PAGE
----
Rotarians, the police and senior citizens alike — among others — have been breaking the law in Ripon by staging bingo games in city-owned facilities.
A Ripon ordinance makes that the case.
But they couldn’t have played without the consent of the city itself that has allowed the games on municipal property for at least six years — including the police department on National Night Out — despite what the Ripon ordnances says.
After receiving a citizen complaint, Ripon city leaders pulled the plug on tonight’s bingo fundraiser jointly hosted by the Friends of the Senior Center and the Rotary Club using the Senior Center building on South Wilma Avenue.
Ripon does grant permits for non-profits such as clubs and organizations that want to stage bingo games at non-city owned locations. Manteca regulates bingo but allows games to be conducted at city-owned venues such as the Manteca Senior Center.
The bottom line of the Ripon decision means bingo and poker tournaments are out for the Ripon Rotary Club and other non-profits that only have public buildings available to them that are suitable for such ventures. The games help underwrite most of Rotary’s annual $8,000 in charitable giving for everything from providing high school scholarships to dictionaries for all the third graders in the community.
“The Bingo and Poker Tournament is our main fundraiser for the year and without that we will not be able to service the community,” Ripon Rotary President Harrison Gibbs said.
City Administrator Kevin Werner was unavailable for comment on Monday due to the Martin Luther King holiday.
With reference to the 1998 copy of the ordinance in city files, the Rotary is not only losing half the net returns from the senior citizens’ event but also from the late March Poker and Bingo Tournament that has long been held in the Ripon Community Center as both are city-owned. Both the city attorney and city administrator reportedly stand behind the city ordinance, according to Rotarians on the fundraising committee. Ordinances are put in place by the Ripon City Council and staff is required to enforce them.
The last sentence within the ordinance under the sub-headline of the “Frequency, time and place” category reads: “No bingo games shall be conducted within any public building or on any public property within the city.” Neither the state nor the Manteca ordinance includes that ruling.
Precedent had been set with the city allowing games in government owned buildings for the last six years in the community with the net proceeds going back into the community through non-profits.
Looking at the ordinances for Ripon, Manteca and the State of California, it is clear that non-profit organizations such as Rotary, Lions, Ripon High School, youth football and Soroptimists are exempt from a censure on the low level gambling with monies realized going back to the communities they serve.
Ripon had added one line to its ordinance 16 years ago that surfaced just last week reading that those games of chance cannot be held in publicly-owned buildings. Even the police department, with its National Night Out, can no longer hold its bingo games in the community center.
Gibbs said he has canceled the Tuesday night bingo games although he hopes that the city council will amend the ordinance and remove that single restrictive line.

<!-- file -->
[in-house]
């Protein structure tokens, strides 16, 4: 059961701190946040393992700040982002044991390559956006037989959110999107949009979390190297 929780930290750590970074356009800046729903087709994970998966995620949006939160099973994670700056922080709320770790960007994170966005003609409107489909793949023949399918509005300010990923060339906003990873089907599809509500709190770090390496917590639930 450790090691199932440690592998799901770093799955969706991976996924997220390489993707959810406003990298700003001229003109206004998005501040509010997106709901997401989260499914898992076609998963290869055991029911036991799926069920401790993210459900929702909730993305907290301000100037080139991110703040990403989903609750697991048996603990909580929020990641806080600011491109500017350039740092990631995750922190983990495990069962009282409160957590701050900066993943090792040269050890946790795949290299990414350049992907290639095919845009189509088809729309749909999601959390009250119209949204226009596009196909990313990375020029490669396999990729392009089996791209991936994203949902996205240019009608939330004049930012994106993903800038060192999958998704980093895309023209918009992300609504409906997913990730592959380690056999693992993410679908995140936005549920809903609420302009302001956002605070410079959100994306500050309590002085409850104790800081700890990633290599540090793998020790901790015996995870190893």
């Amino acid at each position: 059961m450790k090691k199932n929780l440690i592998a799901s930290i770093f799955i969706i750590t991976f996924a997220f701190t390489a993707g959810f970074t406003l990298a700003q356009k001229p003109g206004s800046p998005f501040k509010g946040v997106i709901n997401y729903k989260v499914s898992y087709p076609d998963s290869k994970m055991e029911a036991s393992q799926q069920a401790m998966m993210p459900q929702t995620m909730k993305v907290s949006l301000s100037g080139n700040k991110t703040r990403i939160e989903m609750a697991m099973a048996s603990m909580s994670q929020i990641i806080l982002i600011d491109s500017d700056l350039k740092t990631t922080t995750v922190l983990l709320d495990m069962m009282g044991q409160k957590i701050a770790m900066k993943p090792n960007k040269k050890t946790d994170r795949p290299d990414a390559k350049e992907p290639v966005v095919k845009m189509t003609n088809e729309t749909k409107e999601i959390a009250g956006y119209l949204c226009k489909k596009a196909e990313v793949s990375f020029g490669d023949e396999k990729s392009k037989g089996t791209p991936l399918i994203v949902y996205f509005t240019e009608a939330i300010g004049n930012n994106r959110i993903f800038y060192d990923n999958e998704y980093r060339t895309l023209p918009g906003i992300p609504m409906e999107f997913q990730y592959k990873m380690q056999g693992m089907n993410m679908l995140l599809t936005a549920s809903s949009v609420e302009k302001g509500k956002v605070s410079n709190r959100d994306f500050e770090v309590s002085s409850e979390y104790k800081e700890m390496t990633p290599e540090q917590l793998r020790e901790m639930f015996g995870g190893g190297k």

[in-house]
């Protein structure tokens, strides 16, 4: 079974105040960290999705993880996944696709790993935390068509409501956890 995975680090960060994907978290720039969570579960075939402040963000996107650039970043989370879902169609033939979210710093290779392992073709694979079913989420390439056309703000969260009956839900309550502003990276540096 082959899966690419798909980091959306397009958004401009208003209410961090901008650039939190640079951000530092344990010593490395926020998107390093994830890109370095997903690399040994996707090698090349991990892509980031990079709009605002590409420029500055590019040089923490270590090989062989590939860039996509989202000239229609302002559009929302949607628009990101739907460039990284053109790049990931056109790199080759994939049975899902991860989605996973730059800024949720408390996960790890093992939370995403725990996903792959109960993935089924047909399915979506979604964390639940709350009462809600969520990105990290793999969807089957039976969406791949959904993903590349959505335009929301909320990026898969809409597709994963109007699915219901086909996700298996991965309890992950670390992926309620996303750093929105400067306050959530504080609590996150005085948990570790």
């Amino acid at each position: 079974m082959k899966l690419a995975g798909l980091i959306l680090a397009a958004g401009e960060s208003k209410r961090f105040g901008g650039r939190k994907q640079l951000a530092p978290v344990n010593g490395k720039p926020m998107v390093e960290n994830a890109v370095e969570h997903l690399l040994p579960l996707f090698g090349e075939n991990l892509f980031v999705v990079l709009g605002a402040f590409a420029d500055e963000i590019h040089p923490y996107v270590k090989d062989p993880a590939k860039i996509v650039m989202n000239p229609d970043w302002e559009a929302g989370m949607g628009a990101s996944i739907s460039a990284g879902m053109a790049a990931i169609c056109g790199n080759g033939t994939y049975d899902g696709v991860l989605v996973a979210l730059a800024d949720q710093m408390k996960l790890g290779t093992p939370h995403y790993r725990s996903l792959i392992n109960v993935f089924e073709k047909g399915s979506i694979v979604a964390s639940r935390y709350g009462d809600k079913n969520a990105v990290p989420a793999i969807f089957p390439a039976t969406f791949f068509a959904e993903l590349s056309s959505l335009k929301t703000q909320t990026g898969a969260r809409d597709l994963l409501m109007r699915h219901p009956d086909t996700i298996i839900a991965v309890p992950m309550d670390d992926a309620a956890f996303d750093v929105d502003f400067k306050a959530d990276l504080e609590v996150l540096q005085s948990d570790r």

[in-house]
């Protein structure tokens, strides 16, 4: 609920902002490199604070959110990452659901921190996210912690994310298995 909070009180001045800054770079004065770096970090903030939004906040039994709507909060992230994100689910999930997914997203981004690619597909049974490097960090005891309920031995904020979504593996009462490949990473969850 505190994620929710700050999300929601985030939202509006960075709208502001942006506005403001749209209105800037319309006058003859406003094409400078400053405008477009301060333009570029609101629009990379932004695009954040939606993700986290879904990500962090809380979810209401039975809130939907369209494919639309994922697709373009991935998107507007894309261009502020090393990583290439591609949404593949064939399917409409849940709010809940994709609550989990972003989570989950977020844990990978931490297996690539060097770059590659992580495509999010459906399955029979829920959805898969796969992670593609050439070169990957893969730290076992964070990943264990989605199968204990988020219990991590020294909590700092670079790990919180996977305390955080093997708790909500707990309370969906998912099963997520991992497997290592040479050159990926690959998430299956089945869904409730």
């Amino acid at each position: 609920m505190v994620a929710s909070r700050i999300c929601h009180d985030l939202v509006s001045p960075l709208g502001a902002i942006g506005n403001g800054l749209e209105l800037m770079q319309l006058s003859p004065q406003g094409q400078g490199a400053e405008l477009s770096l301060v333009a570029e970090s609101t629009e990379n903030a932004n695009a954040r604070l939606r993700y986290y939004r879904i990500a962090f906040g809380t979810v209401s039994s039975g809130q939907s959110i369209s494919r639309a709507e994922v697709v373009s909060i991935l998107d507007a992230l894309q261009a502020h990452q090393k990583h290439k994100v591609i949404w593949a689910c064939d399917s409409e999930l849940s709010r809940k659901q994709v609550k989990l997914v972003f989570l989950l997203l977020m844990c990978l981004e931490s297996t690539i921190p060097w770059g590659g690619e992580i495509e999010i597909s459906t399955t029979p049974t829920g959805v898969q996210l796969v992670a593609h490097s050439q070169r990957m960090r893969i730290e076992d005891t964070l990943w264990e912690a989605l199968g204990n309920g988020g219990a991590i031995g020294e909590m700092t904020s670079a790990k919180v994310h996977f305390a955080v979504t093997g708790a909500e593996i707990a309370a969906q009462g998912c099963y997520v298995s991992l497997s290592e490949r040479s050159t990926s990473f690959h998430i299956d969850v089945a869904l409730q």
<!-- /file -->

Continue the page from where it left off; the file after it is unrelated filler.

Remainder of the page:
A story in Saturday’s edition referred to the Ripon Chamber of Commerce as hosting the games quoting Tamra Spade of the chamber and publicity chair for the Ripon Rotary. She was misquoted in the story relating to its hosting organization as being the chamber. A number of tickets had already been sold for the seniors’ event tonight and fliers advertising the games had been circulated around the community. Those monies have been refunded.
The bingo games in Manteca have a payout of $100 where Ripon has only $50, according to Gibbs who added that the Ripon tickets are half of Manteca’s. He said that last year about 100 tickets were sold in Ripon because of the limited capacity of the room. Gibbs plans on speaking tonight at the Ripon City Council during the citizen comments portion of the agenda in hope the council members will consider rescinding the one line in the ordinance that blocks non-profits from using city buildings.
Rotary has consistently used their fundraising monies for a way to give back to Ripon. The freestanding clock on Main Street next to the library is just one reflection of the service club’s efforts. Dictionaries for all the third graders in the community, scholarships for graduating high school seniors, 13 caution safety signs for residential neighborhoods’ children, high school speech contests and the planned Gateway Signage.
The Gateway Signage measuring 48 by 120 inches will be of steel construction and installed at the Highway 99 northbound off ramp onto Main Street that will welcome motorists entering Ripon. Rotary has agreed to keep that ramp area free of bottles, cans and trash and to plant wildflower seeds before spring to spruce up the shoulders for the highway traffic. A smaller sign on the shoulder of the ramp approach already recognizes that Ripon Rotary has as being responsible for the routine cleaning of the shoulder areas.
“We need additional planned fundraisers or we will never be able to accomplish anything in the community,” Gibbs said.